Ad Tech Firm, Turn, Found Harnessing Verizon’s Supercookie To Track Users
Tracking IDs regenerate even after a user opts out of advertising tracking and deletes cookies.
The fear that our cell phones can be used to continuously follow us for persistent, permanent ad targeting purposes is proving to be a rational one.
As Verizon Wireless has tried to assuage consumers and the media that its unique advertising headers–AKA “supercookies” because users can’t just delete them as they can with regular cookies–couldn’t be used by third parties for tracking and ad targeting if users opt-out of Verizon’s mobile advertising programs, an ad tech firm has been found doing just that. Jonathan Mayer, a lawyer and computer science PhD candidate at Stanford, found ad tech firm Turn taking advantage of Verizon’s unique ID header to track and target ads to Verizon Wireless users.
“In effect, Turn found a way to keep tracking visitors even after they tried to delete their digital footprints,” reported the New York Times in an article on Mayer’s research over the weekend.
With the tracking enabled, Turn can compile audiences based on geographic and demographic markers to sell ads against across a wide swath of the internet in real-time via its demand-side-platform (DSP).
In his blog post detailing his research, Mayer underscores the far-reaching consequences of this type of tracking.
“In my crawl, Turn’s zombie cookie was sent to or from over thirty other businesses. They included Google, Facebook, Yahoo, Twitter, Walmart, and WebMD. How those firms use Turn’s ID, I can’t say—it’s entirely possible that some unknowingly tracked users with a zombie value. They certainly possessed sufficient information. It’s especially likely for businesses that dropped their own tracking cookie with Turn’s ID”.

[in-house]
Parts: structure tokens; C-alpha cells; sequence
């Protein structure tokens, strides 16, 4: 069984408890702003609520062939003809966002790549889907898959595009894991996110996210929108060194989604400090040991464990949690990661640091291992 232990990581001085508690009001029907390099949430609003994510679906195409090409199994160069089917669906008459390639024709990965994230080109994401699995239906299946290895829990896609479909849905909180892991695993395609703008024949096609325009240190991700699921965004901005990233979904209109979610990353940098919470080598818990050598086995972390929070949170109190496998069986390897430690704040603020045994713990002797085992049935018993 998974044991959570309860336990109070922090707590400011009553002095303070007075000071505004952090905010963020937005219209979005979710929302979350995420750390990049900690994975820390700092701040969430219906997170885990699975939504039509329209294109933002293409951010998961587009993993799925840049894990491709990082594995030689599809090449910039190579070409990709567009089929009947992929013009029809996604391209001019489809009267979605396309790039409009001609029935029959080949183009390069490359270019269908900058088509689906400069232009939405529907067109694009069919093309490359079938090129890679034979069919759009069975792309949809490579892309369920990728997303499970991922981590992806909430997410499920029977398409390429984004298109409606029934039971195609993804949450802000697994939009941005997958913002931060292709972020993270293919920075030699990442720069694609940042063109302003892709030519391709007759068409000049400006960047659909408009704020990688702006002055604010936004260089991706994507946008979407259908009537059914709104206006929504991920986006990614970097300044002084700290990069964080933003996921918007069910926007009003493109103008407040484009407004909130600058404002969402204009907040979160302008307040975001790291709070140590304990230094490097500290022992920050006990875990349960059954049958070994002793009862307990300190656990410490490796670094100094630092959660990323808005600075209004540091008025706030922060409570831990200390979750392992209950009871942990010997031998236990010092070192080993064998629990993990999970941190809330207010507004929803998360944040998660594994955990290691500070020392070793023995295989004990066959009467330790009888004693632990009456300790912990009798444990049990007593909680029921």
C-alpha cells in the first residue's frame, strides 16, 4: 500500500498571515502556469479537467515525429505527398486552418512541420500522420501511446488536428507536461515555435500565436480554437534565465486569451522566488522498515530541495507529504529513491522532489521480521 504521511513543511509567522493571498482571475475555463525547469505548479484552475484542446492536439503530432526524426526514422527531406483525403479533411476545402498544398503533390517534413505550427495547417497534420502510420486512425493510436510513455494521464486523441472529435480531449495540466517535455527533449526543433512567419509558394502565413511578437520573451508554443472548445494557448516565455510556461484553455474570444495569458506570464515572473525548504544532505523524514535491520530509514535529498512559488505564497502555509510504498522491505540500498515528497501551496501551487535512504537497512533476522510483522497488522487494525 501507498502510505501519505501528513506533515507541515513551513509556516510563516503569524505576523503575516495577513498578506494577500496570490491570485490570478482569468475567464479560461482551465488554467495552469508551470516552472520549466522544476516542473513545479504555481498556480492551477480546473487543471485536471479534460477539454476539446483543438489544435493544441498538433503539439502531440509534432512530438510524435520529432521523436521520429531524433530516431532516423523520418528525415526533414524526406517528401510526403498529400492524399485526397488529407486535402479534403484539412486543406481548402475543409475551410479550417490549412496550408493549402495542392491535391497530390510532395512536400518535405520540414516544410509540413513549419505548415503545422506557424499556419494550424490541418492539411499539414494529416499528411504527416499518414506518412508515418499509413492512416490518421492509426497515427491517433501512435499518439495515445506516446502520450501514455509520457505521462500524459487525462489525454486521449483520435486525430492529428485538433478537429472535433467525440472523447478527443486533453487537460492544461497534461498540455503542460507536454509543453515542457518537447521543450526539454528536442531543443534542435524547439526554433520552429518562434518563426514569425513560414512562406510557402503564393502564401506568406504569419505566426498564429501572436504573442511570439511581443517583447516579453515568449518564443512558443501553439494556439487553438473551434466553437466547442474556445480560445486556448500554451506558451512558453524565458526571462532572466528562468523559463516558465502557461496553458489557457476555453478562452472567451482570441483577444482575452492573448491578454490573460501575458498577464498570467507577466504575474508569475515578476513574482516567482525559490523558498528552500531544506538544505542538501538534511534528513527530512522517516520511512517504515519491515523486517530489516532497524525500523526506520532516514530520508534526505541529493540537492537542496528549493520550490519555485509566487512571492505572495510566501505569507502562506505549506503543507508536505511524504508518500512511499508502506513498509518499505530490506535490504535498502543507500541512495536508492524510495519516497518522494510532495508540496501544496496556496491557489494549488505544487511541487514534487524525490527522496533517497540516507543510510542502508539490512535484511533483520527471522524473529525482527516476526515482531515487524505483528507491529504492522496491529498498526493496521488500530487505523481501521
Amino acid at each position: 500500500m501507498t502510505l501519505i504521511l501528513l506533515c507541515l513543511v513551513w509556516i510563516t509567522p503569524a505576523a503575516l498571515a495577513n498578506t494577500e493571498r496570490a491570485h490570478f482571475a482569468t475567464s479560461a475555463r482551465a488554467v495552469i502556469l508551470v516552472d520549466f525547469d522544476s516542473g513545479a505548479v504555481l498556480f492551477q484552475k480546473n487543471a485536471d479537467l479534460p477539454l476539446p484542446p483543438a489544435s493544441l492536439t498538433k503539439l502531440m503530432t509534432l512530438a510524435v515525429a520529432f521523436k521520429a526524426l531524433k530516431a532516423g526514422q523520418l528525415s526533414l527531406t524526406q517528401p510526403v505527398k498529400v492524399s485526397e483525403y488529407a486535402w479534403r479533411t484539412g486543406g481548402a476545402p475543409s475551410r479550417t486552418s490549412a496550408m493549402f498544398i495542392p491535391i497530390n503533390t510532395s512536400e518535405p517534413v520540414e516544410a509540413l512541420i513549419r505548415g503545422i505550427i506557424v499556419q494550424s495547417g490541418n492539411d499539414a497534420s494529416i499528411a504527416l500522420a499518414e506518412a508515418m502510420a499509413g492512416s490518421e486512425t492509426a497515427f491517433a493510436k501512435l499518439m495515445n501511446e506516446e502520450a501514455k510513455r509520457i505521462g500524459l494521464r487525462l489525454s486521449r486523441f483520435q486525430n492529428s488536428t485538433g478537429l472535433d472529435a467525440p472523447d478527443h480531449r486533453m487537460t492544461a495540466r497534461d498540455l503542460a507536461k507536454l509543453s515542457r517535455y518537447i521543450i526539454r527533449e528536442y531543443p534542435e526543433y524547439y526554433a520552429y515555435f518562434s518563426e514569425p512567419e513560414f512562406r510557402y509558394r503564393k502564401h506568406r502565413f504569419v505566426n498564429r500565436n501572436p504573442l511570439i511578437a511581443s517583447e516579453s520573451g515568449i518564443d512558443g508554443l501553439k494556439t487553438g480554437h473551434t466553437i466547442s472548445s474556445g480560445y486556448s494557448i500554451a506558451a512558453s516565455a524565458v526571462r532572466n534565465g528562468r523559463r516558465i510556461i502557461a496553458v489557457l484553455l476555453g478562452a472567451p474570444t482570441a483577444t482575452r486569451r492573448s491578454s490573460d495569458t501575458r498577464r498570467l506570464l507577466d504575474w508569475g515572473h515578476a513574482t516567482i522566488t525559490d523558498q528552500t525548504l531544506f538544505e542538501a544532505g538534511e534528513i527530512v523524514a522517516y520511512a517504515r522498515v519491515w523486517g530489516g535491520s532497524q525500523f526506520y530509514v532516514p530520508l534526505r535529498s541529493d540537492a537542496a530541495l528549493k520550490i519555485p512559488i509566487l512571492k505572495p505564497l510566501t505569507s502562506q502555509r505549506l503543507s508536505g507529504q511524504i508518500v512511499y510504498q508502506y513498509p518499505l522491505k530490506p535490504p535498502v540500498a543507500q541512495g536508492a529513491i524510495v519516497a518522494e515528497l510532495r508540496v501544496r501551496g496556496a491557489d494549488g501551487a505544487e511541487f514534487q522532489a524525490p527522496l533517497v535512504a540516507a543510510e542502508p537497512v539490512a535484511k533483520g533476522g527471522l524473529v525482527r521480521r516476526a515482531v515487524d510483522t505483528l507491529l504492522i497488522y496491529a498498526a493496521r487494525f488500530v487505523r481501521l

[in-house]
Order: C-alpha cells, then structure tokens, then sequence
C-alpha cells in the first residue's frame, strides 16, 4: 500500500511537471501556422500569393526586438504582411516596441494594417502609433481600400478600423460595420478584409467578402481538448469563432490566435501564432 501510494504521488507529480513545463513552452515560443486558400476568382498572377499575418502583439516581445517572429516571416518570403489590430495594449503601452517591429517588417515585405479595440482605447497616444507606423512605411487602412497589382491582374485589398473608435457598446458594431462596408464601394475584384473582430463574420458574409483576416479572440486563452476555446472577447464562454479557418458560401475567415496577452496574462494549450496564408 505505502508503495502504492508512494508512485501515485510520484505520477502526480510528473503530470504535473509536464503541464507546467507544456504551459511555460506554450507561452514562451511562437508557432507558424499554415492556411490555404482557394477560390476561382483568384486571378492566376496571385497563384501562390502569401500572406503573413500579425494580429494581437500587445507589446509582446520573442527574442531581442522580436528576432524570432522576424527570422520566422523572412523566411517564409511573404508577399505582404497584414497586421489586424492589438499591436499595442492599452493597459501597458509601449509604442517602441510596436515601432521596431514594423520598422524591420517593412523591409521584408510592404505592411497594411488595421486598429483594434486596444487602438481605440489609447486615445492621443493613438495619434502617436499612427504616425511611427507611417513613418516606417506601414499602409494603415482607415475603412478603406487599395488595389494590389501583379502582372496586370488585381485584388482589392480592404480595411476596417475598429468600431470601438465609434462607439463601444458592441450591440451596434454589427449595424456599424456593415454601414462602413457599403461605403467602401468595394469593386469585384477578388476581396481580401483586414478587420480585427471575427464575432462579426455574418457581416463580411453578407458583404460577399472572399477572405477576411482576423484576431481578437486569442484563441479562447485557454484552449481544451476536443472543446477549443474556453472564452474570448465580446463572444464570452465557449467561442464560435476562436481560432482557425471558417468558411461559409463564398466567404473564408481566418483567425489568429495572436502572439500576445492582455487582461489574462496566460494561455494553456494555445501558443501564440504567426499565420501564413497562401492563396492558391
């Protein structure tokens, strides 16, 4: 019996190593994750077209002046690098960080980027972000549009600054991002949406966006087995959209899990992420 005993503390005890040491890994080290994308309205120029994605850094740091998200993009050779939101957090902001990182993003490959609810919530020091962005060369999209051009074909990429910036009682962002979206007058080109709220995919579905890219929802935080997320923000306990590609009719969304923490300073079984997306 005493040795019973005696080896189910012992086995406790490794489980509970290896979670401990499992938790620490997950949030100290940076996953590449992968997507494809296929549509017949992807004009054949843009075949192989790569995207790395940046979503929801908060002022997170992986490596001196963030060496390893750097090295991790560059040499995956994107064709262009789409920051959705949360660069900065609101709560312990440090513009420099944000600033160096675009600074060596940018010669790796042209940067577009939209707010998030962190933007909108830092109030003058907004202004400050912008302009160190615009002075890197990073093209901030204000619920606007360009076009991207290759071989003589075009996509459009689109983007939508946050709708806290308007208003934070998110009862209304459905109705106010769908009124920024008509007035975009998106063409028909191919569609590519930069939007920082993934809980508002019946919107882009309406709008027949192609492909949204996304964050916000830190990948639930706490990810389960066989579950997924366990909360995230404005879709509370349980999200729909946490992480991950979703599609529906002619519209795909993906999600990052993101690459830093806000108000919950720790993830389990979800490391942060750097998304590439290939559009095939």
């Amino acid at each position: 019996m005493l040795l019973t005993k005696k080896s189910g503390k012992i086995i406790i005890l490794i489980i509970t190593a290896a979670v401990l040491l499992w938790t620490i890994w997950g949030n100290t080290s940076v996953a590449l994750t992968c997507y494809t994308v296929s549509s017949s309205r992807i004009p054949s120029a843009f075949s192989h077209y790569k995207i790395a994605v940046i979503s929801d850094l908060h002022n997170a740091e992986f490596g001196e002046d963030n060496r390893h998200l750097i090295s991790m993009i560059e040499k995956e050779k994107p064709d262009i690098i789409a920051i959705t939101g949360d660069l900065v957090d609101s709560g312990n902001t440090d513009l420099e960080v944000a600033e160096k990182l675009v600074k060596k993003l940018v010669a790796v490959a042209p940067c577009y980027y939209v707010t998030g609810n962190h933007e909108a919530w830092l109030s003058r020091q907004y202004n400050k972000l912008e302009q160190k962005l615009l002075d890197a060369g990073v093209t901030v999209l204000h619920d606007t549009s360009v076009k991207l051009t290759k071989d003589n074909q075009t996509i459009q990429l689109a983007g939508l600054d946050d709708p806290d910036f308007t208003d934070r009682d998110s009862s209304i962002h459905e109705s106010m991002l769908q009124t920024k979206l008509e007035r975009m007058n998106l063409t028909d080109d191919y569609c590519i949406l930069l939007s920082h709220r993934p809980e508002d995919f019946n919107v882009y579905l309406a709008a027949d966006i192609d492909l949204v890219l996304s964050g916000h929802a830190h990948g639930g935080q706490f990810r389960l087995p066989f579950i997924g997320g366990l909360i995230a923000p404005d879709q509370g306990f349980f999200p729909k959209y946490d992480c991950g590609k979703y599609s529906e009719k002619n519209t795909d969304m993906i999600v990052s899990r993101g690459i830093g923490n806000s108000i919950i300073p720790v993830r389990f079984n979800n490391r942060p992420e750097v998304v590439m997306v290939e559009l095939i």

Mayer goes on to explain that the persistent unique IDs can cross over to other devices and from the mobile web to apps:
“The privacy impact also goes beyond individual mobile browsers. If a Verizon customer tethered with their phone, their notebook could get stuck with the zombie value. (The ultimate in cross-device advertising!) And the zombie value could spread between cookie stores on a device, including between the web browser and individual apps. (The ultimate in inter-app advertising!)”
The unique IDs (or cookies) persisted even though the accounts Mayer tested were opted-out of Verizon’s ad targeting programs, Relevant Mobile Advertising and Verizon Selects. Thus they’re dubbed “zombie cookies” — they can come back from the dead, regenerating when a user’s cookie ID is blank. Even after users opt out of these programs, Verizon can still inject it’s unique advertising header when users browse HTTP sites (HTTPS appears to be one way to block the header). Opting out of those programs only keeps Verizon from “passing along additional customer information. If a business is using the header as a tracking identifier–like Turn is–the Verizon preferences are entirely ineffective,” writes Mayer.
Furthermore, Mayer found that opting-out of Turn’s own tracking program via its website also failed to keep the zombie cookie from reappearing.
Mayer goes on to negate Verizon’s public comments about the privacy controls in its header. AT&T has said it has stopped its use of persistent tracking IDs in reaction to public scrutiny.
When asked about Turn’s use of Verizon’s header to renew its own tracking cookies, Praveen Atreya, a Verizon technology director, told the New York Times, “They did not talk to me. If they did, I would not have been satisfied.”
Mayer’s report will certainly add fuel to the argument that Internet Service Providers (ISPs) and broadband providers should be reclassified as “common carriers” as telecommunications services are. That classification would mean Verizon Wireless, AT&T and others would have to adhere to data-privacy rules prohibiting them from packaging and selling customer data to ad targeting services.
“We feel this practice is legal,” Max Ochoa, Turn’s chief privacy officer, told the New York Times. “But given people’s concerns, as soon as we get the new codes rolled out, we will suspend this practice.”
Opinions expressed in this article are those of the guest author and not necessarily MarTech. Staff authors are listed here.
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